If you would have asked me three years ago I would have said it was someone who went on assignments around the world, produced consistent articles for major magazines, and always had their ideas picked up. It was the New York Times magazine writers, it was my journalism teacher who I so deeply admire, it was my fellow journalism classmates who went into reporting, then editing, and who frequently appear in New York Magazine or Catapult or National Geographic or the L.A. Times. It was a writer always on the go, producing, producing, producing, and only getting better with time.

While in the beginning, writing felt like a form of self expression whose only purpose was to make me happy, it naturally over the years became less about me and more about meeting others’ standards. Unfortunately others’ expectations are part of the journalism world because landing a story is dependent on the changing needs or tastes of editors. By the end of a year, with 40 rejected or unanswered pitches under my belt, it began feel hard not to take it personally and to not believe that it was a sign that my work isn’t good. So I started looking to others to see the paths that brought them success, thinking in some way those proven avenues might also be just right for me.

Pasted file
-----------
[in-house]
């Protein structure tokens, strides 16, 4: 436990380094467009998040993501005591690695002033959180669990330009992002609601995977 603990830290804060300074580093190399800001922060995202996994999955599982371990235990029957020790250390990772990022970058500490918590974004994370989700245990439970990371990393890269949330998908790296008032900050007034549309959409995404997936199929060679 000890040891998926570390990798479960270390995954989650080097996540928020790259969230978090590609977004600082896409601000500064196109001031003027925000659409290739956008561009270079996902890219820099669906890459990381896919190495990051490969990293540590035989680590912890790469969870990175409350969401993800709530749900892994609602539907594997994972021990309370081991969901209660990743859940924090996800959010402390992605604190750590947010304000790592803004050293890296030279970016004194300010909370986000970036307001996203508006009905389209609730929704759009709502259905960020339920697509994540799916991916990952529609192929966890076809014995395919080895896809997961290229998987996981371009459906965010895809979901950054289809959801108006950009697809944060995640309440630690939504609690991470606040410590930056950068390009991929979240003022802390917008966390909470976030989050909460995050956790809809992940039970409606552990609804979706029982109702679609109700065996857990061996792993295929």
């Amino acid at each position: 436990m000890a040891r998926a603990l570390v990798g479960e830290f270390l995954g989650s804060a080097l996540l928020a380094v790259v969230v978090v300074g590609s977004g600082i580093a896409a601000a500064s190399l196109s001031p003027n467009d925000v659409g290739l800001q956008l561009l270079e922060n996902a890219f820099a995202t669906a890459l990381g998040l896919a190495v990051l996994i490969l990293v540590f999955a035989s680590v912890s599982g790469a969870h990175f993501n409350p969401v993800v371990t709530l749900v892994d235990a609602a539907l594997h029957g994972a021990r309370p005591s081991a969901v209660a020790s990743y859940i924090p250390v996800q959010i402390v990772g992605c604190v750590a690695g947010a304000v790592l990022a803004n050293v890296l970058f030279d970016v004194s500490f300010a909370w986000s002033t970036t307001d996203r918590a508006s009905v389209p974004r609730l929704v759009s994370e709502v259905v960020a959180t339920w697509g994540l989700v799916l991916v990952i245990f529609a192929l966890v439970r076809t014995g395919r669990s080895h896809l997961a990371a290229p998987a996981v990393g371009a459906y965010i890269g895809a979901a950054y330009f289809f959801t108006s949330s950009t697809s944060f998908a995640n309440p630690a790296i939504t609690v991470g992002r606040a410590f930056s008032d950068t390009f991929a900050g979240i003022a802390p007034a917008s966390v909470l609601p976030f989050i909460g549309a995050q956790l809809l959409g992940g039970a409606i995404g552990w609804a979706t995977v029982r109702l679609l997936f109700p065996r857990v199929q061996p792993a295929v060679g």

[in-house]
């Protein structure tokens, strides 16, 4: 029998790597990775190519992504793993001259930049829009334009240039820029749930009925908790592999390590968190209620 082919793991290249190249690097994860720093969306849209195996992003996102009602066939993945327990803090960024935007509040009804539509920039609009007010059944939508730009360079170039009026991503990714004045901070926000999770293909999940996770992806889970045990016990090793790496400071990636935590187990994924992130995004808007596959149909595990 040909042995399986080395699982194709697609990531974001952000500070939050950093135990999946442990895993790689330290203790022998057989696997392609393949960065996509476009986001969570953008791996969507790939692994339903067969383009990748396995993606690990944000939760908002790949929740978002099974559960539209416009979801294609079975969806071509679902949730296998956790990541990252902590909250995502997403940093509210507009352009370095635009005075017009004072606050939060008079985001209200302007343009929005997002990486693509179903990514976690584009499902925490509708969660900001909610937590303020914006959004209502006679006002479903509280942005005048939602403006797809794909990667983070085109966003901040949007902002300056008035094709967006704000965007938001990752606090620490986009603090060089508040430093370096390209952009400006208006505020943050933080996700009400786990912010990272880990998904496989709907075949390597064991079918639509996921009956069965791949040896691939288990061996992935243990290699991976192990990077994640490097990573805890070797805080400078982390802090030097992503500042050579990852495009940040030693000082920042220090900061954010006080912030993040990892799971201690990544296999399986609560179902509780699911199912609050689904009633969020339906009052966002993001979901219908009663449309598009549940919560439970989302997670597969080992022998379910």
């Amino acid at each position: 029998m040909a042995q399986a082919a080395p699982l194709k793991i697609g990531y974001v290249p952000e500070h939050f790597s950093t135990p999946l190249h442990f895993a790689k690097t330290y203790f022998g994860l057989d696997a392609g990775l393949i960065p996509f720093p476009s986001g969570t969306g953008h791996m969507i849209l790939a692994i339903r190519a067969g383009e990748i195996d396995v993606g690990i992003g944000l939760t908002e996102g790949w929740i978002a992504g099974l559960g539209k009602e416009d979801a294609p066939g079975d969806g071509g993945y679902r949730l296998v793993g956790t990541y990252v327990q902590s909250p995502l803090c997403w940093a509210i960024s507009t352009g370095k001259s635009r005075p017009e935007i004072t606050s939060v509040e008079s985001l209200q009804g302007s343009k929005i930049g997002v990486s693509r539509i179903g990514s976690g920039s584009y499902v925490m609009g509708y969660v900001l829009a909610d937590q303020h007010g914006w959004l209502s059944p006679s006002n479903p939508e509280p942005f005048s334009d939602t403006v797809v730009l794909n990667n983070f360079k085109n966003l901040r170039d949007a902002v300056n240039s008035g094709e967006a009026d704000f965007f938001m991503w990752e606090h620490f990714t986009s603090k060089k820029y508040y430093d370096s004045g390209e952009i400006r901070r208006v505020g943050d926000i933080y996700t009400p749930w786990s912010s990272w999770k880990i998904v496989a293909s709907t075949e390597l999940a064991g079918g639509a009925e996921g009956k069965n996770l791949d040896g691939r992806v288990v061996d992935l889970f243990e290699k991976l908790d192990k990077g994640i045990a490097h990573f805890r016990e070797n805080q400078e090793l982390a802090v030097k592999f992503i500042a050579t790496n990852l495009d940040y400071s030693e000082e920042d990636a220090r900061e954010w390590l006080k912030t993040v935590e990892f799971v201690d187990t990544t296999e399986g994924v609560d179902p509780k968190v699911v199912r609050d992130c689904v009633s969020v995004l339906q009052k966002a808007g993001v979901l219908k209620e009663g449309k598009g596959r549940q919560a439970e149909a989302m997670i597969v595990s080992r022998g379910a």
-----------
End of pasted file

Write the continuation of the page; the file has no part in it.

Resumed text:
As much as they tried, they were not, and that is okay.

At the start of the pandemic, I spent time writing an editorial strategy and business plan for this blog. That led to me building a larger map of what my storytelling goals were in general because the more I kept writing, the more I realized I wasn’t clear on what success actually meant for me. What were my writing north stars?

Less and less any byline feels like it will do, any story feels worth pursuing. I’ve learned I don’t enjoy news reporting, but I love writing about psychology. I don’t need a huge blog following (though it is exciting when people read my words), but I do want this blog to be holding worthwhile, thought-provoking, and diverse content — and I need to learn that those pieces take time to write. It’s been through this process of asking the big questions that I’ve started to realize just how broken my relationship with my creativity had become.